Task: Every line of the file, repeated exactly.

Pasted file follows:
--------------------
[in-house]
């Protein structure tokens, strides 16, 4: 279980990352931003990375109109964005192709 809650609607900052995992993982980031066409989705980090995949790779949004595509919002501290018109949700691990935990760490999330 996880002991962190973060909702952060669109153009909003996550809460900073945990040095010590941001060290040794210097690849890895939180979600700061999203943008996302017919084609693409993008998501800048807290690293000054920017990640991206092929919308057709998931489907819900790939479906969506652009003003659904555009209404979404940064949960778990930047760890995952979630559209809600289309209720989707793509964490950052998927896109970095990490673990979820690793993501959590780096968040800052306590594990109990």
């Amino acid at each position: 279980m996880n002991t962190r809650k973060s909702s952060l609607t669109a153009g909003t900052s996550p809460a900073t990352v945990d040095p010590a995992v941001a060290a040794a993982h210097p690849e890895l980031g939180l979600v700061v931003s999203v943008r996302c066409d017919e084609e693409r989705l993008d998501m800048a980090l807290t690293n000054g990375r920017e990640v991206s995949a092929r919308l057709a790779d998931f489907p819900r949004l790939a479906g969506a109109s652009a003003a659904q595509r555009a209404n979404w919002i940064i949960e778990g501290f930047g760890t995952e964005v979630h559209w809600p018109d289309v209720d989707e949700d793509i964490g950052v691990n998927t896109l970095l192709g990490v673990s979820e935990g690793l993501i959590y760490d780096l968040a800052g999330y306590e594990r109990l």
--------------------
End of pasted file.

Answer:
[in-house]
């Protein structure tokens, strides 16, 4: 279980990352931003990375109109964005192709 809650609607900052995992993982980031066409989705980090995949790779949004595509919002501290018109949700691990935990760490999330 996880002991962190973060909702952060669109153009909003996550809460900073945990040095010590941001060290040794210097690849890895939180979600700061999203943008996302017919084609693409993008998501800048807290690293000054920017990640991206092929919308057709998931489907819900790939479906969506652009003003659904555009209404979404940064949960778990930047760890995952979630559209809600289309209720989707793509964490950052998927896109970095990490673990979820690793993501959590780096968040800052306590594990109990």
């Amino acid at each position: 279980m996880n002991t962190r809650k973060s909702s952060l609607t669109a153009g909003t900052s996550p809460a900073t990352v945990d040095p010590a995992v941001a060290a040794a993982h210097p690849e890895l980031g939180l979600v700061v931003s999203v943008r996302c066409d017919e084609e693409r989705l993008d998501m800048a980090l807290t690293n000054g990375r920017e990640v991206s995949a092929r919308l057709a790779d998931f489907p819900r949004l790939a479906g969506a109109s652009a003003a659904q595509r555009a209404n979404w919002i940064i949960e778990g501290f930047g760890t995952e964005v979630h559209w809600p018109d289309v209720d989707e949700d793509i964490g950052v691990n998927t896109l970095l192709g990490v673990s979820e935990g690793l993501i959590y760490d780096l968040a800052g999330y306590e594990r109990l």